Warsaw Human Dimension Conference Plenary Session 5: Rule of Law I

Russian opposition activist Vladimir Kara-Murza is escorted to a hearing in a court in Moscow, Russia, Feb. 8, 2023. (AP Photo/Misha Japaridze)

Warsaw Human Dimension Conference Working Session 5: Rule of Law I

Democratic Law-making, Independence of the Judiciary, Right to a Fair Trial

As prepared for delivery by Ambassador Michael G. Kozak, Head of Delegation
Warsaw, October 9, 2023

We condemn the brutal, unprovoked, and illegal attacks by Hamas on Israel.

Russia has brought lawlessness and cruelty to the areas of Ukraine it occupies.  Members of Russia’s forces have committed execution-style killings of men, women, and children; torture of civilians in detention through beatings, electrocution, and mock executions; rape; and, alongside other Russian officials, have deported hundreds of thousands of Ukrainian civilians to Russia, including children who have been forcibly separated from their families and legal guardians.  These acts are not random or spontaneous; they are part of the Kremlin’s widespread and systematic attack against Ukraine’s civilian population.

According to witness and survivor accounts, as well as international investigations by mechanisms such as the Independent International Commission of Inquiry on Ukraine, Russia’s forces have committed a wide range of violations of international human rights law and international humanitarian law in various regions of Ukraine, many of which amount to war crimes.  The U.S. Secretary of State has also determined that Russia’s forces and officials have committed crimes against humanity.

Ukrainian civilian detainees and prisoners of war have been convicted by sham courts run by Russia’s occupation authorities.  In March, three Ukrainians, along with journalist and human rights advocate Maksym Butkevych, were accused of alleged “war crimes” in kangaroo court proceedings in Russia-occupied territories of Donetsk and Luhansk simply because of their writings.  In June, Russia’s occupation authorities in Donetsk opened criminal proceedings based on trumped up charges against 22 captured members of Ukraine’s Azov Brigade, many of whom had defended Mariupol.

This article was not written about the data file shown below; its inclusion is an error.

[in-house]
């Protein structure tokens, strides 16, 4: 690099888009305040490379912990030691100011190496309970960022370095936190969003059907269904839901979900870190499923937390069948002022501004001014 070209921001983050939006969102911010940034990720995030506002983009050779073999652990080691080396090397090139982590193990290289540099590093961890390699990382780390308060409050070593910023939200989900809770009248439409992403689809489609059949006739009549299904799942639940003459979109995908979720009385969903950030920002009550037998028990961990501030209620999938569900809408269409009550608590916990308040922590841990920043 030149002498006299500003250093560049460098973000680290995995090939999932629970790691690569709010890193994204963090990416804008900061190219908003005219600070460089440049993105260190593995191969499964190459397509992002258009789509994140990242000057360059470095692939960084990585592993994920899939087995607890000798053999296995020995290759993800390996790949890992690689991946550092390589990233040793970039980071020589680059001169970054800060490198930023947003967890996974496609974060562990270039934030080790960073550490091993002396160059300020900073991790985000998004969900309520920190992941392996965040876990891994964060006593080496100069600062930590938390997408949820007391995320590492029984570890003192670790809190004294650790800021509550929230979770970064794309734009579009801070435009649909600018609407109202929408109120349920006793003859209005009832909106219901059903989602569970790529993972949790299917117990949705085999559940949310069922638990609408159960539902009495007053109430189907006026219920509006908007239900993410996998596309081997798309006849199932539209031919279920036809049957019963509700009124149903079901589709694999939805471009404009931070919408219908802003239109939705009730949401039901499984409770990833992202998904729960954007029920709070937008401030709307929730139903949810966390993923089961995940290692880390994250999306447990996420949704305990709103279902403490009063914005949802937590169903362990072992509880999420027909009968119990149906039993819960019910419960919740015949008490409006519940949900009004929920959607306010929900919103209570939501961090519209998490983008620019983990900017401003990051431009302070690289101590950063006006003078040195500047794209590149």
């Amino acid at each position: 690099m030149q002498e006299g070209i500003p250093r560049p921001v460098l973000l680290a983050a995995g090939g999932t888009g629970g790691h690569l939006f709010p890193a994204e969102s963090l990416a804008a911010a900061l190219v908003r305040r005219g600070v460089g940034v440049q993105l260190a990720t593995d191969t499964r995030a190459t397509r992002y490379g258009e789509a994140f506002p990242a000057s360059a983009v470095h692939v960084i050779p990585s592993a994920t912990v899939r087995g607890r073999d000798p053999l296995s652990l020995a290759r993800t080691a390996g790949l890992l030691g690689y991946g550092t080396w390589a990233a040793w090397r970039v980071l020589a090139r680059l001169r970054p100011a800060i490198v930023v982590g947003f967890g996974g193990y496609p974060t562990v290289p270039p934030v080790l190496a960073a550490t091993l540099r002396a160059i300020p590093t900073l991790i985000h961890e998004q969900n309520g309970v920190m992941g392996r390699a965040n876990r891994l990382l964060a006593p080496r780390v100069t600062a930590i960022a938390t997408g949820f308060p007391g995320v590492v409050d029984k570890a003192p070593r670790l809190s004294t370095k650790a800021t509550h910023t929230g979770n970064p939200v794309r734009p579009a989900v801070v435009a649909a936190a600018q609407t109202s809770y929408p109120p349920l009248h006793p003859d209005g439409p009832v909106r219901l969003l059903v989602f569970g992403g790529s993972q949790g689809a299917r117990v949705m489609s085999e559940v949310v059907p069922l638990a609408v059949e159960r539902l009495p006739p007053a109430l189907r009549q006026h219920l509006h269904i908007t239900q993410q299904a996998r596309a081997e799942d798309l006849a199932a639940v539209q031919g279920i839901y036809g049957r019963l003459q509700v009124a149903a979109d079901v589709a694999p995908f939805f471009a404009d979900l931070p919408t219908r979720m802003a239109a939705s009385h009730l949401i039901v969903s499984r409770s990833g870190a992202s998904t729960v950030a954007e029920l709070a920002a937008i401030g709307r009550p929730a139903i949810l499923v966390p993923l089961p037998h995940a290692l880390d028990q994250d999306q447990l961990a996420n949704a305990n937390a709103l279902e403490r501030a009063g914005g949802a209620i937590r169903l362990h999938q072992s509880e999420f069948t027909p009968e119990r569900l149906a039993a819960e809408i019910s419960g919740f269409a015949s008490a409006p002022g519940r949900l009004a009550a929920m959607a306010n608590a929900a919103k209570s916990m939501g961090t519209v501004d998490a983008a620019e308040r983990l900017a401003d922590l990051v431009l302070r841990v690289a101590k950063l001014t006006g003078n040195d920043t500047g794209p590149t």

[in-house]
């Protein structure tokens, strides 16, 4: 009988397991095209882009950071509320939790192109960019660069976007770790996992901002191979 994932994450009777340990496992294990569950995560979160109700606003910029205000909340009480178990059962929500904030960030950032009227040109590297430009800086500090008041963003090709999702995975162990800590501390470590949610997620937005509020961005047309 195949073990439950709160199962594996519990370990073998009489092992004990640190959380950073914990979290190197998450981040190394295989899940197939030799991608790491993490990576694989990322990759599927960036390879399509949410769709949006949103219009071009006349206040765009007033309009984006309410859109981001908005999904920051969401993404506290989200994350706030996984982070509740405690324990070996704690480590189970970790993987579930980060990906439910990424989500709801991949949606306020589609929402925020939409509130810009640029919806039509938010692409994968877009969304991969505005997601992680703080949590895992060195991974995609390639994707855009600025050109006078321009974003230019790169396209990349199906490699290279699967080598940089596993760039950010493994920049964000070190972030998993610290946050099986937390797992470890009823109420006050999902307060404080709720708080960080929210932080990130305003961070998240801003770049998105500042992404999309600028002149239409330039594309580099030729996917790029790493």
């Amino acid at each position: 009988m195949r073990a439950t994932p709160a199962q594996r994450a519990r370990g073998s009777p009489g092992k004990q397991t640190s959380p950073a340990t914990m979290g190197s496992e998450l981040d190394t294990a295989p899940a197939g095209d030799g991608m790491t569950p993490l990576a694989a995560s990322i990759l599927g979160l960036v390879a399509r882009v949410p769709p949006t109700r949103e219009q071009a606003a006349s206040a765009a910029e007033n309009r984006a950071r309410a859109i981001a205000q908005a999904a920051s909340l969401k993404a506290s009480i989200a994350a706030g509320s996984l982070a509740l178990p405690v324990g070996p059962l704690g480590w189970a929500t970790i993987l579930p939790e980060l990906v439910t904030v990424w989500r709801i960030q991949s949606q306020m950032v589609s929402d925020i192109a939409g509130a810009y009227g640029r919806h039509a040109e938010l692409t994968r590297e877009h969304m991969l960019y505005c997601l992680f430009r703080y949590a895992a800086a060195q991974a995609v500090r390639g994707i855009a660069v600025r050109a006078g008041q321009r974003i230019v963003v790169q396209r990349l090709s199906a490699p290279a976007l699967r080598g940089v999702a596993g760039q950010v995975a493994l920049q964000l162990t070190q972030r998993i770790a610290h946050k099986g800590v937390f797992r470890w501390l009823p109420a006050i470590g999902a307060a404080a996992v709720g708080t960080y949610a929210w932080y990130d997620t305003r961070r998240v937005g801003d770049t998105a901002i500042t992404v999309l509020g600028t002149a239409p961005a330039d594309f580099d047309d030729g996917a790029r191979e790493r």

Within Russia, opponents of Putin’s regime are subject to drawn-out sham trials and face lengthy prison sentences.  Vladimir Kara-Murza was sentenced in April to 25 years in prison for publicly speaking out against the Kremlin’s war against Ukraine.  Longtime Putin critic and politician Aleksey Navalny was recently sentenced to an additional 19 years on charges of “extremism.”  Many other Russian citizens have been imprisoned for speaking out against the war and for peaceful opposition political activities and protests.  In August, one-time Putin ally Yevgeny Prigozhin and other Wagner Group leaders died in a plane crash just two months after Prigozhin led an armed mutiny, leading to widespread speculation that the incident was a form of extrajudicial retribution orchestrated by the Kremlin.

In Belarus, human rights defenders, opposition politicians, independent journalists and anyone else not in favor with the regime have no chance of a fair trial in the country.  Since 2020, over 120 lawyers have had their licenses suspended on political grounds and can no longer represent clients.  In December 2022, Belarus began conducting sham trials in absentia against Belarusians abroad, including sentencing the leader of Democratic Belarus Svyatlana Tsikhanouskaya to 15 years in prison.  There are currently more than 1,500 political prisoners in Belarus, with some held incommunicado for months, like Syarhey Tsikhanouski, Maria Kalesnikava, Ales Bialiatski, and many others.

In Kazakhstan, Zhanbolat Mamai, who had been trying to register a new political party, was given a six-year suspended sentence for organizing a peaceful protest on charges of insulting a government representative.  Academic Konstantin Syroezhkin, a renowned expert on China, was convicted of treason in 2019 based on his contacts with Chinese academics.  Charges against both men appear to be politically motivated.  We call on Kazakhstan to lift all charges and restrictions and release Syroezhkin.